When we left
, a private hedge fund in Stamford, Conn., last week, he was
singing the praises of
, an out-of-favor, $13 billion engineering and construction firm that was loaded with assets but was trading at a sharp discount to its revenues. Here's a guy who spends much of his day aggressively trading stocks, yet he saddles himself with a dud like Fluor and, as it turns out, a whole list of what he likes to call "extreme value" stocks.
These are stocks that have assets or cash and a trigger, such as a restructuring or the possibility of a takeover, that can cause the stock price to rise. But not immediately. For these investments, momentum and growth are irrelevant.
"We will readily buy a company with a heavy debt load if that company has assets sufficient to pay off the debt and gives stockholders a premium, even on a complete liquidation," Marquez says.
He adds, "For this type of investment it doesn't matter if the market is at 10,000 or 2000."
Examples of his long positions include:
: You gotta be kidding? No, he isn't. This company can't seem to be able to get out of its own way thanks to a series of missteps and losses. Its stock closed at 12 1/2 on Friday but rose as high as the mid-40s in 1995. However, Marquez is attracted by $3 per share in gross cash.
The company also owns roughly 85% of
, a former division, part of which was spun off last June. Silicon Graphics has said it plans to sell the rest by September of 2000. In addition, privately-held
, another subsidiary, is valued by some analysts at roughly $3 per share. "Even with capital gains tax taken out, the
workstation manufacturing business is valued at zero by the stock market, so I'll take my chances it will be worth something more than nothing soon."
He adds that the company's new products have been getting good reviews. But what about execution?
took the company to task last week for not being able to execute. Maybe, but that's what they said about
, Marquez says, "and
bought it at twice the price it was trading for. And in its worse days Digital never got as cheap as this.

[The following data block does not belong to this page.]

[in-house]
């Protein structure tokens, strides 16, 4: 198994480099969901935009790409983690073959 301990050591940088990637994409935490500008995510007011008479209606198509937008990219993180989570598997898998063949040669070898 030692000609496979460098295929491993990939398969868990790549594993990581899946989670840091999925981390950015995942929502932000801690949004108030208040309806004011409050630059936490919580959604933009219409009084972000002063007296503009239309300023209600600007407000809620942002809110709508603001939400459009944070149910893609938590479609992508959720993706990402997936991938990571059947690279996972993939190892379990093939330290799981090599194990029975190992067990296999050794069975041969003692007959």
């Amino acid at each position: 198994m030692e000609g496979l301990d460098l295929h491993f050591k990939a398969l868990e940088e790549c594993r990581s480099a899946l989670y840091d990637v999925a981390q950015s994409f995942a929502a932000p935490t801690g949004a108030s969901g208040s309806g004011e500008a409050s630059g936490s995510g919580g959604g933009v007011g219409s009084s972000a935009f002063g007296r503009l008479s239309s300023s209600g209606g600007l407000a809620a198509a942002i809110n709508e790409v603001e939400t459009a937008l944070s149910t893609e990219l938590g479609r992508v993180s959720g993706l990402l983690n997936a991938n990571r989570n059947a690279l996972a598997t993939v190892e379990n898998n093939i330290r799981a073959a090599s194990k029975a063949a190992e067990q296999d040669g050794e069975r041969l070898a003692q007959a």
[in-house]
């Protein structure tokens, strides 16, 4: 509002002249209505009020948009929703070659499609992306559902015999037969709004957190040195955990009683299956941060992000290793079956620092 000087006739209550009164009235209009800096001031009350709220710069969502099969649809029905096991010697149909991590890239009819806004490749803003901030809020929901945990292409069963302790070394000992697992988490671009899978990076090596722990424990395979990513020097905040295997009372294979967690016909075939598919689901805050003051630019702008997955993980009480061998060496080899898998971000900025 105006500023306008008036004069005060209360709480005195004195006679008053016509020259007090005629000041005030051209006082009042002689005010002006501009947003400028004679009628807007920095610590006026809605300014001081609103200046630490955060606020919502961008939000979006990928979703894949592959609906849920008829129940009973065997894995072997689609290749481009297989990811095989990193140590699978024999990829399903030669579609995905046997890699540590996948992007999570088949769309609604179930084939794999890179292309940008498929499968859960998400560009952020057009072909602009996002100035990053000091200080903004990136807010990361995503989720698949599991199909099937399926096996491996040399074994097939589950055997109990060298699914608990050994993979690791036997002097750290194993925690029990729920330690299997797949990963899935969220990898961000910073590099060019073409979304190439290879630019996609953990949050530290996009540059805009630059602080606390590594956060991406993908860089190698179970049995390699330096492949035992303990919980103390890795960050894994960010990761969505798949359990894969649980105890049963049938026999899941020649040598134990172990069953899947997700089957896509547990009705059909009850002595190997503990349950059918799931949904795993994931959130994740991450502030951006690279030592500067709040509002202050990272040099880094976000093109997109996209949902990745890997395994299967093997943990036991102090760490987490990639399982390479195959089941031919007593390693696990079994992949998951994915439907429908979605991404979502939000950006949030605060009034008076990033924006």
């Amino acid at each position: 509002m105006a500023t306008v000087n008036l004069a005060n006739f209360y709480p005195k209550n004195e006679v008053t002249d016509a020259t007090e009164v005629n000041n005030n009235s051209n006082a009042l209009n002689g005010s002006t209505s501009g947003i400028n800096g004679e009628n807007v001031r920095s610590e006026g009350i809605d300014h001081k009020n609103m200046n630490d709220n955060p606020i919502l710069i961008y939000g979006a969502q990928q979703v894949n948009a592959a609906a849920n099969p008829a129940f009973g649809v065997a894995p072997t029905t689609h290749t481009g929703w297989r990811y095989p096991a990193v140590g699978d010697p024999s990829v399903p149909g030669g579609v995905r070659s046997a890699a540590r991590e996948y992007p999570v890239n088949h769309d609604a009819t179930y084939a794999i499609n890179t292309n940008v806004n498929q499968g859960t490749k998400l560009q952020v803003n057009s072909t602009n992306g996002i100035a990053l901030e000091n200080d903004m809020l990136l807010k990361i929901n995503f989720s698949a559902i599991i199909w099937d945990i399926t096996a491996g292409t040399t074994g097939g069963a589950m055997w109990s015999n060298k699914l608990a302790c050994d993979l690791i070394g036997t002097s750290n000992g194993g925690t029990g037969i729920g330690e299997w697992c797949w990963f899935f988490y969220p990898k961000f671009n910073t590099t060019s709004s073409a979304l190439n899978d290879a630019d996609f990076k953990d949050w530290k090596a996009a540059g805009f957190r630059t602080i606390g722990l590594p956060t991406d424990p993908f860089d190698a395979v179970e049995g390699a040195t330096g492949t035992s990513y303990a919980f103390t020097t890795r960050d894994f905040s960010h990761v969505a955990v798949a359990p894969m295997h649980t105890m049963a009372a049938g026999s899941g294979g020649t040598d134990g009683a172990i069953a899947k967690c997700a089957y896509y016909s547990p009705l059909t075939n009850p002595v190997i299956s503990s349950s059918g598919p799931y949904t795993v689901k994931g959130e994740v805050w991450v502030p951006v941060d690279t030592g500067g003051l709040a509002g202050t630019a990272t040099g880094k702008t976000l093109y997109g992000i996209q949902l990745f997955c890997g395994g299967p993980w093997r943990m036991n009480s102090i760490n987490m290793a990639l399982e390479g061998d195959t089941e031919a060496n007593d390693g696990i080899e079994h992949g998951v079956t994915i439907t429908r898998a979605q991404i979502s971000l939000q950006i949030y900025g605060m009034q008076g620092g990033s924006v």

"You're paid to wait, because when a balance sheet is as rich as this you can't get in any more trouble."
: The same Cabletron that has never quite been able to get out from under ever since stuffing the channel with way too much merchandise a year or so ago? One in the same. It trades at one-times revenues, "which is unusually cheap for a tech stock," Marquez says. What's more, it has no debt, $500 million in cash "which should rise to $600 million in the next six months." That translates to $3.50 per share, or 43% of its market value; the stock closed Friday at 7 15/16. Not bad, Marquez says, for a stock whose new product line has been getting good reviews. A new alliance with
, announced Friday, can't hurt, either.
Network Equipment Technologies
: Can we get any closer to the bottom of the barrel among tech stocks? (Sure, but Marquez doesn't want to go there!) "This is another tarnished tech company," he says. It specializes in wide-area networking. The stock is down more than 80% from its all-time high. Its international business fell off a cliff last fall but is starting to recover. And it's on the radar of Joseph Harrosh, a private investor known for agitating companies to maximize shareholder value. He recently picked up a 6% stake.
The stock trades at around 8, but has $5 per share of working capital. "This stock is selling like it's at the bottom of a long bear market," Marquez says. "It'll probably be taken over sooner rather than later if its stock stays low."
: This oil services company recently raised cash through a debt offering. "Turns out they have ample liquidity to get through the next 12 to 18 months," Marquez says. "And even with issuing high coupon debt, they'll have positive cash flow and earnings per share in 1999 and 2000.